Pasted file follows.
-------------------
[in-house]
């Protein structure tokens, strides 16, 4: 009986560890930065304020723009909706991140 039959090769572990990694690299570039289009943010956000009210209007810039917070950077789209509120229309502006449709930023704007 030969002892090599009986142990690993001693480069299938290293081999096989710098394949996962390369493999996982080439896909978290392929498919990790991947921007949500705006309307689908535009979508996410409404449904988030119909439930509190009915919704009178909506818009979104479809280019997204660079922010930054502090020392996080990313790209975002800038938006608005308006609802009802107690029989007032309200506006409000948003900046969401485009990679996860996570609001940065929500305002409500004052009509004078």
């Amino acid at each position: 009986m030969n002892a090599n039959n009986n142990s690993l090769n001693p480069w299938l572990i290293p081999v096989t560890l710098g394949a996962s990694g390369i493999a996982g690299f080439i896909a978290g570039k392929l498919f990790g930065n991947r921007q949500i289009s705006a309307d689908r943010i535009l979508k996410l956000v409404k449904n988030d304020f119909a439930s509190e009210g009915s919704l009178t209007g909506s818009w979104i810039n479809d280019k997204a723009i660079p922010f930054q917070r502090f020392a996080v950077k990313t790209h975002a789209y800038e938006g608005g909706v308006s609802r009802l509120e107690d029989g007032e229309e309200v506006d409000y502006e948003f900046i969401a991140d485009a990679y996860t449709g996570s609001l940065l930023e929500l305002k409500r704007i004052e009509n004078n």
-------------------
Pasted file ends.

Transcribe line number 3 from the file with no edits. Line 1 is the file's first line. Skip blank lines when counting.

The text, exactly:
């Amino acid at each position: 009986m030969n002892a090599n039959n009986n142990s690993l090769n001693p480069w299938l572990i290293p081999v096989t560890l710098g394949a996962s990694g390369i493999a996982g690299f080439i896909a978290g570039k392929l498919f990790g930065n991947r921007q949500i289009s705006a309307d689908r943010i535009l979508k996410l956000v409404k449904n988030d304020f119909a439930s509190e009210g009915s919704l009178t209007g909506s818009w979104i810039n479809d280019k997204a723009i660079p922010f930054q917070r502090f020392a996080v950077k990313t790209h975002a789209y800038e938006g608005g909706v308006s609802r009802l509120e107690d029989g007032e229309e309200v506006d409000y502006e948003f900046i969401a991140d485009a990679y996860t449709g996570s609001l940065l930023e929500l305002k409500r704007i004052e009509n004078n």